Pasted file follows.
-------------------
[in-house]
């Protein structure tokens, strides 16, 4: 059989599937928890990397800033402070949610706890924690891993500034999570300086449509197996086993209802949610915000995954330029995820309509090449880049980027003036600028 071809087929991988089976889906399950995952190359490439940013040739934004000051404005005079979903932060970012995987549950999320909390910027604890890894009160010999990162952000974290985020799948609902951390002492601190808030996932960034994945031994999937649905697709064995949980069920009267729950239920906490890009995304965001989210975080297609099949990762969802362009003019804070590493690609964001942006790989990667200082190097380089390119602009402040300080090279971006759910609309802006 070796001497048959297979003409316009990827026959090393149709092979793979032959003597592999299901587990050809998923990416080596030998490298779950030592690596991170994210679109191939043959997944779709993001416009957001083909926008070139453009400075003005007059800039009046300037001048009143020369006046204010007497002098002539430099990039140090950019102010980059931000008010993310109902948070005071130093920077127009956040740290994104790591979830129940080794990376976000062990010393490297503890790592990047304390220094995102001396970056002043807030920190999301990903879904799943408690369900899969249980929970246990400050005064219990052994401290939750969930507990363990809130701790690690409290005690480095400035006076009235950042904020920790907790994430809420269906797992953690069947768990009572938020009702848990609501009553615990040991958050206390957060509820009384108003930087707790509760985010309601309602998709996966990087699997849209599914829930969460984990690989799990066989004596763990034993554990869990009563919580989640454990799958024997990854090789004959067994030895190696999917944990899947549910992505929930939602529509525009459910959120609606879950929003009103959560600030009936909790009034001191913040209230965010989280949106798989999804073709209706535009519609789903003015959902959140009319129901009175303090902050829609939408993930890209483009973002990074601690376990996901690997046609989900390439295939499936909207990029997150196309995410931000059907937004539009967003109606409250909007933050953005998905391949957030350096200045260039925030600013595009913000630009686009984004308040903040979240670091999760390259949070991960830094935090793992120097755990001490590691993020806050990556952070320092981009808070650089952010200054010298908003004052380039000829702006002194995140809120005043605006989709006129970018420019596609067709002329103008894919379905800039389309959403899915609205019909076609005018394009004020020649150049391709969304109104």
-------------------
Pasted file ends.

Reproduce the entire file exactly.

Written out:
[in-house]
């Protein structure tokens, strides 16, 4: 059989599937928890990397800033402070949610706890924690891993500034999570300086449509197996086993209802949610915000995954330029995820309509090449880049980027003036600028 071809087929991988089976889906399950995952190359490439940013040739934004000051404005005079979903932060970012995987549950999320909390910027604890890894009160010999990162952000974290985020799948609902951390002492601190808030996932960034994945031994999937649905697709064995949980069920009267729950239920906490890009995304965001989210975080297609099949990762969802362009003019804070590493690609964001942006790989990667200082190097380089390119602009402040300080090279971006759910609309802006 070796001497048959297979003409316009990827026959090393149709092979793979032959003597592999299901587990050809998923990416080596030998490298779950030592690596991170994210679109191939043959997944779709993001416009957001083909926008070139453009400075003005007059800039009046300037001048009143020369006046204010007497002098002539430099990039140090950019102010980059931000008010993310109902948070005071130093920077127009956040740290994104790591979830129940080794990376976000062990010393490297503890790592990047304390220094995102001396970056002043807030920190999301990903879904799943408690369900899969249980929970246990400050005064219990052994401290939750969930507990363990809130701790690690409290005690480095400035006076009235950042904020920790907790994430809420269906797992953690069947768990009572938020009702848990609501009553615990040991958050206390957060509820009384108003930087707790509760985010309601309602998709996966990087699997849209599914829930969460984990690989799990066989004596763990034993554990869990009563919580989640454990799958024997990854090789004959067994030895190696999917944990899947549910992505929930939602529509525009459910959120609606879950929003009103959560600030009936909790009034001191913040209230965010989280949106798989999804073709209706535009519609789903003015959902959140009319129901009175303090902050829609939408993930890209483009973002990074601690376990996901690997046609989900390439295939499936909207990029997150196309995410931000059907937004539009967003109606409250909007933050953005998905391949957030350096200045260039925030600013595009913000630009686009984004308040903040979240670091999760390259949070991960830094935090793992120097755990001490590691993020806050990556952070320092981009808070650089952010200054010298908003004052380039000829702006002194995140809120005043605006989709006129970018420019596609067709002329103008894919379905800039389309959403899915609205019909076609005018394009004020020649150049391709969304109104």